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(Chinese version only)

Suspected Data Breach of a Hong Kong VPN Company (19 July)

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Response to media enquiry on personal data privacy issues relating to“Democrats 35+ Civil Voting” Project (14 July)

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Response to media enquiry on a suspected phone scam (13 July)

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(Chinese version only)

Response to media enquiry on personal data privacy issues on the use of register of electors
(12 July)

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(Chinese version only)

Response to media enquiry on the disclosure of personal data of a reporter (10 July)

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(Chinese version only)

Guidance Note: Proper Handling of Data Access Request and Charging of Data Access Request Fee by Data Users (Revised in July 2020)

Organisational data users who handle Data Access Requests (DAR) properly will demonstrate their respect for customers’ personal data privacy and gain trust from their customers. This guidance note provides clear guidelines and work procedures to data users on the proper handling of DARs and the charge of DAR fees.





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Four steps for drafting an ethical data practices blueprint

To avoid the risk of damaging a brand’s reputation due to lack of sustainable data ethics framework, data or analytics officers in organisations should be responsible for spearheading ethical data practices. This article shows us four key practices when creating ethical data and business practice framework within organisations.

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What happens when someone steals your identity?

How is your identity stolen and what will happen next? This article lists out three common circumstances of how your personal data was leaked and elaborates on the journey of where your stolen data goes to. To avoid your personal data being sold on Dark Web, we should keep vigilant about personal data to make identity theft difficult.

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These major VPN providers leaked data of millions of users

Researchers discovered that some of the most popular VPN providers are actually collecting users’ data. To choose a trustworthy VPN provider, we should seek out providers whose services could undergo “no-log” audits to ensure privacy standards are upheld.

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Data Protection Principle 6 – Access to personal data

Data access request – Requested data included data stored in paper file and computer system

The complainant was an applicant of an assistance scheme provided by an institution. He lodged a data access request with the institution for his personal data contained in the handling records of his application.

Given that the institution had only provided the complainant with a copy of documents which were submitted by him at the time of application, he lodged a complaint with the PCPD against the institution for non-compliance with his data access request.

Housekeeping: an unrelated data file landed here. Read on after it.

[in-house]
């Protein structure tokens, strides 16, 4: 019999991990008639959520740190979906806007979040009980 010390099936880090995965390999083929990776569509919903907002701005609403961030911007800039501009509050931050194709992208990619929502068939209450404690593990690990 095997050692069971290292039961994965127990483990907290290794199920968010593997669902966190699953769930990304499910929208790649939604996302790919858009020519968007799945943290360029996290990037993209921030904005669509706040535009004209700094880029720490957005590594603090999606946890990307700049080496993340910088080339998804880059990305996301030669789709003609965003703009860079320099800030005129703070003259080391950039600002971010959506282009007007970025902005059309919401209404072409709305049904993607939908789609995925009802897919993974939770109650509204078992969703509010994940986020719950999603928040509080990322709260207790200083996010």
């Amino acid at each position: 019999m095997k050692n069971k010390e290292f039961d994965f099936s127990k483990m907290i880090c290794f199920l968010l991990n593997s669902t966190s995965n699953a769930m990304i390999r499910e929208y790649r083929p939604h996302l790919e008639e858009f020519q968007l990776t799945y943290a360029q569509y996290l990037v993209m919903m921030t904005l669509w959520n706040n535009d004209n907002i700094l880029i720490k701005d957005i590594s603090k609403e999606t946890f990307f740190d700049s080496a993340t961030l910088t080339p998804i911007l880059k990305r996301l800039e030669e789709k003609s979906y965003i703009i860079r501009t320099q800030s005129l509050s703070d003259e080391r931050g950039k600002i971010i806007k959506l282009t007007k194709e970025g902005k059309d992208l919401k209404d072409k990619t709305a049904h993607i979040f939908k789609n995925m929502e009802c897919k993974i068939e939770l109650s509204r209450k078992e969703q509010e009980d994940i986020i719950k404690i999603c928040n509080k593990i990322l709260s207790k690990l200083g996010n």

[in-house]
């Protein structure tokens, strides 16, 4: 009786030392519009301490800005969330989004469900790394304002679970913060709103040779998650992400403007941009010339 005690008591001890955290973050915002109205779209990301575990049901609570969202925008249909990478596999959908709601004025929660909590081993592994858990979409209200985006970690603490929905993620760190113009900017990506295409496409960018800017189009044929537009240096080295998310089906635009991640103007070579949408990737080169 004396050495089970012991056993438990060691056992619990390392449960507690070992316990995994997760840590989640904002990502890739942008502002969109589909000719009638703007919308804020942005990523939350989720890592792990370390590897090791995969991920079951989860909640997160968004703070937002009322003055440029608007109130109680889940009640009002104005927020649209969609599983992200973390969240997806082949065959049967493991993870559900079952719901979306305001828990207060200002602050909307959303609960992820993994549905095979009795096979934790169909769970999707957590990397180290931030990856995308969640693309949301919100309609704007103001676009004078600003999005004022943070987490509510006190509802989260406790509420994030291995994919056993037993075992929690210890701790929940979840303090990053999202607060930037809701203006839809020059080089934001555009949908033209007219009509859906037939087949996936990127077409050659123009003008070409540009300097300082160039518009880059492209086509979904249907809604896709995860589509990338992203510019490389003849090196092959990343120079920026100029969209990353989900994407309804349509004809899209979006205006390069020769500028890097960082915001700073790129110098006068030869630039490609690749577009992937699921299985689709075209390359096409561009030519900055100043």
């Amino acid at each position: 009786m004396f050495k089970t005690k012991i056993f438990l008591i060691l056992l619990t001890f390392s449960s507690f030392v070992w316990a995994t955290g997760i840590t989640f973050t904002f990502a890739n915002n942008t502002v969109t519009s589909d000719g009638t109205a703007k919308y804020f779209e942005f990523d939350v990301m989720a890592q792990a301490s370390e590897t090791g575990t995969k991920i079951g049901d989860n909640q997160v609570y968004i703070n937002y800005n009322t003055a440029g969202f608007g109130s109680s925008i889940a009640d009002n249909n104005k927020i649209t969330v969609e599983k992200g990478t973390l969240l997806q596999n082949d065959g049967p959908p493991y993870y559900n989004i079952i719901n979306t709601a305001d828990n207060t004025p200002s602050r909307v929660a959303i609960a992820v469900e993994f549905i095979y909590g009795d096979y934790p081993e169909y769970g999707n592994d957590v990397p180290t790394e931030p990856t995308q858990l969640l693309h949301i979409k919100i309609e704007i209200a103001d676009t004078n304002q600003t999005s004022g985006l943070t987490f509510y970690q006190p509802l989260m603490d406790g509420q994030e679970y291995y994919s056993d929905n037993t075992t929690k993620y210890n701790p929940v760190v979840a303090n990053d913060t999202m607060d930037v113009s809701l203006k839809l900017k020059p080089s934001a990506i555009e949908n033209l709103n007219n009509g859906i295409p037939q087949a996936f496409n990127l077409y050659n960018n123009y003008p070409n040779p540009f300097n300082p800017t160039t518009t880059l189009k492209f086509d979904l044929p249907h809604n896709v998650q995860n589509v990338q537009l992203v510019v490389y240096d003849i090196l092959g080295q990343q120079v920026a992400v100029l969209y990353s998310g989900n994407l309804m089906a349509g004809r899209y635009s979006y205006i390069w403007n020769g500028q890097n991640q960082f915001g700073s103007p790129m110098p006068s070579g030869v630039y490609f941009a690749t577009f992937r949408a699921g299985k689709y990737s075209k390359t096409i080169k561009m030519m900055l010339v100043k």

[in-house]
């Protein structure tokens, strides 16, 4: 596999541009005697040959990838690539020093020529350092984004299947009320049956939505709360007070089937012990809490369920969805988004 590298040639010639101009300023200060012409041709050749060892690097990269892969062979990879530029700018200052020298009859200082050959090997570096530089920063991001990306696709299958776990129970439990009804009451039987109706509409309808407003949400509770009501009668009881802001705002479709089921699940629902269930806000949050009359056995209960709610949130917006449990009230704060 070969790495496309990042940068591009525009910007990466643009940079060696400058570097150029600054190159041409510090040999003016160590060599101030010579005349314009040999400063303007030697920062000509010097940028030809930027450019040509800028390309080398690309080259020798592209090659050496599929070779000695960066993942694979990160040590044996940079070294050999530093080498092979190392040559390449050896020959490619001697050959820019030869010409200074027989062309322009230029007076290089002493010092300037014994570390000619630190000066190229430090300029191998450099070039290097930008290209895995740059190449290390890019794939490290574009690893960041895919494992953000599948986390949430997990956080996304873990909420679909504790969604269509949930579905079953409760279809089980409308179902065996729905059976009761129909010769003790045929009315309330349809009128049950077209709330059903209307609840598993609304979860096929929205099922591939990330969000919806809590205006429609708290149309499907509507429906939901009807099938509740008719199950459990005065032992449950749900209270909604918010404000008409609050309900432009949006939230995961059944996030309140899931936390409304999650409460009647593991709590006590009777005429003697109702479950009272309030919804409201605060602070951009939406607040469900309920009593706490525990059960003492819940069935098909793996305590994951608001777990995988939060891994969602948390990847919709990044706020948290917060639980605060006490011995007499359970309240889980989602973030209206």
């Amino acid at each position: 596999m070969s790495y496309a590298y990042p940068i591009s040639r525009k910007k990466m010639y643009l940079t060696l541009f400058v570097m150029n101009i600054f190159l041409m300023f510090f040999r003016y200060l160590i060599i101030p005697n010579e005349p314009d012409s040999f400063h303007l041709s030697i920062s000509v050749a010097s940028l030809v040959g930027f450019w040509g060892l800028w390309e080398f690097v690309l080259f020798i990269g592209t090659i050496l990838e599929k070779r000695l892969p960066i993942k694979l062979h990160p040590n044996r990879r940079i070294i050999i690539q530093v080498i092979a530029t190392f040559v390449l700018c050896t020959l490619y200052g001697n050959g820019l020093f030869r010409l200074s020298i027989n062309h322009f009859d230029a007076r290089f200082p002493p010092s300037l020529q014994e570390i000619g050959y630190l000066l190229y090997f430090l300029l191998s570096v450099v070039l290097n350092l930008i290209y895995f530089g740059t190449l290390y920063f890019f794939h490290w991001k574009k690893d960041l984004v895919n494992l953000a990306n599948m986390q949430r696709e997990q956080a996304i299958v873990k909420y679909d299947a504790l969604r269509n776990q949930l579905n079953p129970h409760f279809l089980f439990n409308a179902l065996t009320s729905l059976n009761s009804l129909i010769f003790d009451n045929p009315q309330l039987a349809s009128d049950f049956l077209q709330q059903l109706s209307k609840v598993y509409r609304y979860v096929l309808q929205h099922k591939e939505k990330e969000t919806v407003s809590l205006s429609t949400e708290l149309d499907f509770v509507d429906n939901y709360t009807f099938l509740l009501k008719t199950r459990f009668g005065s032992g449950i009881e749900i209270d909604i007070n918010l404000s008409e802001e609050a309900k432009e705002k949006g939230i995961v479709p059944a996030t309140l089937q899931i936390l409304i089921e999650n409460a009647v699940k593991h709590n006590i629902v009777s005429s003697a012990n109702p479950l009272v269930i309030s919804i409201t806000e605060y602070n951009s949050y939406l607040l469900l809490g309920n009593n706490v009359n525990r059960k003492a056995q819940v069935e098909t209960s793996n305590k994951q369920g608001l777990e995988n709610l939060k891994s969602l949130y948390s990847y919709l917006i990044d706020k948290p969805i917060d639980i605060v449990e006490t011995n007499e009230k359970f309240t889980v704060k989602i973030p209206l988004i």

The PCPD carried out an investigation to ascertain if the institution held any other records which should have been provided to the complainant. According to the institution, upon receipt of an application for the assistance scheme, it would put the hard copy of the application form and the supporting documents into a paper file. All processing records (e.g. notes of communications between the applicants and the institution, details of assessment made to the applications) would be inputted into the institution’s computer system.

Since the institution had only made reference to the complainant’s paper file upon receipt of his data access request, it overlooked the requested data stored in its computer system and thus did not provide the same to the complainant.

Upon the PCPD’s intervention, the institution furnished the complainant with a printout of the requested data stored in its computer system and also a written apology for the oversight.

Data users should bear in mind that the definition of “personal data” means any data “in a form in which access to or processing of the data is practicable” under the Personal Data (Privacy) Ordinance. This includes both data stored in physical and electronic means.

For enquiry, please contact us.
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The information and suggestions provided in this publication are for general reference only. They do not serve as an exhaustive guide to the application of the law. The Privacy Commissioner makes no express or implied warranties of accuracy or fitness for a particular purpose or use with respect to the information and suggestions set out in this publication. This publication also contains information or suggestions contributed by others, whose views or opinions are solely those of the contributors and do not necessarily reflect or represent those of the Privacy Commissioner. All information and suggestions provided in this publication will not affect the functions and powers conferred upon the Privacy Commissioner under the Personal Data (Privacy) Ordinance.

The PCPD shall not be liable for any damages (including but not limited to damages for loss of business or loss of profits) arising in contract, tort or otherwise from (i) the use of or inability to use this publication or its content, or (ii) from any action taken or decision made on the basis of the content of this publication.

If you click any hyperlink in this publication that brings you to sites operated by other organisations, the PCPD accepts no responsibility for the contents of those sites and shall not be liable for any loss or damage arising out of and/or incidental to the use of the contents.